Vox Humana

By Adebe DeRango-Adem

Vox Humana
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Vox Humana (Latin for "human voice") is driven by a sense of political urgency to probe the ethics of agency in a world that actively resists the participation of some voices over others.

In and through literary experiments with word and sound, utterance and song, Vox Humana ... Read more


Overview

Vox Humana (Latin for "human voice") is driven by a sense of political urgency to probe the ethics of agency in a world that actively resists the participation of some voices over others.

In and through literary experiments with word and sound, utterance and song, Vox Humana considers the different ways a body can assert, recount, proclaim, thus underscoring the urgency of doing so against the de-voicing effects of racism and institutional violence.

As the title also represents an organ reed that sounds like the human voice, so DeRango-Adem shares her reclaiming of the instrument traditionally accessed by the white establishment.

These poems are born from the polyphonic phenomenon of the author's multilingual upbringing. They are autobiographical and alchemical, singular and plural, but, above all, a celebration of the (breath) work required for transformation of society and self.

Adebe DeRango-Adem

Adebe DeRango-Adem was called a young Canadian author to watch in 2016 by Canada's current parliamentary poet laureate, George Elliott Clarke. A former student of Anne Waldman and Amiri Baraka through the Jack Kerouac School of Disembodied Poetics at Naropa University, Adebe is the author of two full-length poetry collections: Ex Nihilo and Terra Incognita. Ex Nihilo was nominated for the prestigious Dylan Thomas Prize, while her most recent book, Terra Incognita, published in 2015, was a finalist for the Pat Lowther award. The book explores various racial discourses and interracial crossings both buried in the grand narratives of history and the everyday experiences of being mixed-race. Poems from the collection were also longlisted for the inaugural Cosmonauts Avenue Poetry Prize, as judged by award-winning American poet Claudia Rankine. She is currently an English doctoral candidate at the University of Pennsylvania.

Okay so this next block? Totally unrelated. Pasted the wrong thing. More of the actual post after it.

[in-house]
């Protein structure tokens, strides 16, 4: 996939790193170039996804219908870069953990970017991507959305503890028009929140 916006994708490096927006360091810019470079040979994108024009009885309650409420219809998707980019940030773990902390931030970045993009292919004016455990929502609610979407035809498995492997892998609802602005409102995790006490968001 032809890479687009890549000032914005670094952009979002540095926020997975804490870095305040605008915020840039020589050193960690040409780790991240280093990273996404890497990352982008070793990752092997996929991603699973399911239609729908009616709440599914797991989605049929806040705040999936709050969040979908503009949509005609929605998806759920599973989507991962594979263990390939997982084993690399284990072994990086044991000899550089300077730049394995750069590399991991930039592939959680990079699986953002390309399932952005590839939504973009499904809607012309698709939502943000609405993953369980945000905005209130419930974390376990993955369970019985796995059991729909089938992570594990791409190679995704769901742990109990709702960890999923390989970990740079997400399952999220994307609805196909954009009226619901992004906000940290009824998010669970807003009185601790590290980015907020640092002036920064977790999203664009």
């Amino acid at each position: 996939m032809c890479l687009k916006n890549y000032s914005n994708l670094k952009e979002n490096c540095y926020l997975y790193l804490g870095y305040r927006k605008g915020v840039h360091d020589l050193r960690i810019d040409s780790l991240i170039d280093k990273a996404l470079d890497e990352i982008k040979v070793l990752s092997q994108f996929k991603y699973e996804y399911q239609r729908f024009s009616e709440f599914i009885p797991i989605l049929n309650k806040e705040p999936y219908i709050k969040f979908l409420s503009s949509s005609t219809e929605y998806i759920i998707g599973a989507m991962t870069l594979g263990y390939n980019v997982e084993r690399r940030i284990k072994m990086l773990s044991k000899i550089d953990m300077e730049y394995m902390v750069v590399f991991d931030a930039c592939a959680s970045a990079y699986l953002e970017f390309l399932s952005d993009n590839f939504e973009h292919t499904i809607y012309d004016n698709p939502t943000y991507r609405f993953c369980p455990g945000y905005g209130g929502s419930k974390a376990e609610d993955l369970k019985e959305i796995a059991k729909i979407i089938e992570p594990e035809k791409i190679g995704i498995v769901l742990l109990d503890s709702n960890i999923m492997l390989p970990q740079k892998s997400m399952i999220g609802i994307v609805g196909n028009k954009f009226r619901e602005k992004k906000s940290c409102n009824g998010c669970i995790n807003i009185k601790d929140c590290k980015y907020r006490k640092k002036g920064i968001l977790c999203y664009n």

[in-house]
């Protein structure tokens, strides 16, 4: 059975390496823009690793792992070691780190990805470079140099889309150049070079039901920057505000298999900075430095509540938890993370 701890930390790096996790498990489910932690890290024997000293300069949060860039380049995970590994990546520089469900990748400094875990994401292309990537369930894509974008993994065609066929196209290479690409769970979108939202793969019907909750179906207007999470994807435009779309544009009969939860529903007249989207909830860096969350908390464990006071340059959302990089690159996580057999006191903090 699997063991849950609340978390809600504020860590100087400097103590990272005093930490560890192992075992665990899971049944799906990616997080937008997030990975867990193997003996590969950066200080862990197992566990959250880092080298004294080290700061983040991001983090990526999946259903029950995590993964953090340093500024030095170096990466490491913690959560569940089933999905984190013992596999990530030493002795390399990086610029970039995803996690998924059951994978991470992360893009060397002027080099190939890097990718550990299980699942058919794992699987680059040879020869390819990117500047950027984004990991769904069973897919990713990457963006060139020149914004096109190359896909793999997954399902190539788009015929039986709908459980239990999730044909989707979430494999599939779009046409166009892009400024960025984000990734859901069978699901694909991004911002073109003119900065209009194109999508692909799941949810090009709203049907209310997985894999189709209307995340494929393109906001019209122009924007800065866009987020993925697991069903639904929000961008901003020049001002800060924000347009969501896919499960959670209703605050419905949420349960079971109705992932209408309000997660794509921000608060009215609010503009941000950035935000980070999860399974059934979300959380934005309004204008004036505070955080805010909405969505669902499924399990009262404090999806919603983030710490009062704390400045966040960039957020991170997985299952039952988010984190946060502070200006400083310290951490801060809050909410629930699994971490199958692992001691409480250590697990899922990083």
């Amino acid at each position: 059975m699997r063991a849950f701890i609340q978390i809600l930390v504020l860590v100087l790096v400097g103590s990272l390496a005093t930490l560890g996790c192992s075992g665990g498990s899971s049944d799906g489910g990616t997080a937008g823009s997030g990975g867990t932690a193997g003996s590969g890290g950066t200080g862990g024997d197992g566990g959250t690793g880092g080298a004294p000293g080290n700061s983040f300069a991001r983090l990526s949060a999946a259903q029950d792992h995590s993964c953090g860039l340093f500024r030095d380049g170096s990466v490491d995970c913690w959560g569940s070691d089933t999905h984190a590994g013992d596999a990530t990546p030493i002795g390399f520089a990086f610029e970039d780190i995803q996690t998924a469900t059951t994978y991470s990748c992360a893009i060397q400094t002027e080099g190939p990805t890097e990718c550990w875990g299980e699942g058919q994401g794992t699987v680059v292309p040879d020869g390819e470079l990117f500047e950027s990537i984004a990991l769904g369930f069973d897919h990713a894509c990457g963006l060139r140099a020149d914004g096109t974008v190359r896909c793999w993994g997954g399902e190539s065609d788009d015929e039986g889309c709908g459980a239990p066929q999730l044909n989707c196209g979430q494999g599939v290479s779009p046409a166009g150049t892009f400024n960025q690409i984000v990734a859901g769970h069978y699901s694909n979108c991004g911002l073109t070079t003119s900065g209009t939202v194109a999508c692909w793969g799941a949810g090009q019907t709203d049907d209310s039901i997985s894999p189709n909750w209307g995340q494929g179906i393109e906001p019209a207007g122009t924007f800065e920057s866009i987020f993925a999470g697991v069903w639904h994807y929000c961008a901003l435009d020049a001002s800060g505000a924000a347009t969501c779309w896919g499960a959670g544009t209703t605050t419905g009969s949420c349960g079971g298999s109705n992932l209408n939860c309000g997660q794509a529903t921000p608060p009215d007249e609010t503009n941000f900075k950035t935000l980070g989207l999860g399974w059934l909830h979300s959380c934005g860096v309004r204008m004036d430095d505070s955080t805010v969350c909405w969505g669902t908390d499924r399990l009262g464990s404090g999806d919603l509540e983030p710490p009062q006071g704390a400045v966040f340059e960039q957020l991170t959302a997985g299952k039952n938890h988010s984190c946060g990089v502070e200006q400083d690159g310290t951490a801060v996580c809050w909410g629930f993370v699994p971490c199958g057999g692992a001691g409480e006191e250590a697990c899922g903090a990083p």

Reviews

"Vox Humana compels the reader to engage with the fragment and with the sounded breath of words seeping through cracks in the text; in so doing it requires that the reader trust the movement of breath, word, and fragment and demands a new way of reading. Vox Humana does what poetry intends—it creates new ways of seeing all that has always been (not) there. " — M. NourbeSe Philip, author of Zong! and Bla_k

"Vox Humana by Adebe DeRango-Adem crackles with lexical and corporeal electricity. This is poetry that scans like lightning across a slate-blue sky, slashing the page with its power. Through its measurements of Blackness, miscegenation, migration, identity, the body, and the body politic, Vox Humana is the voice you have been waiting to hear. An incendiary cri de coeur for our times. " —Wayde Compton, author of The Outer Harbour

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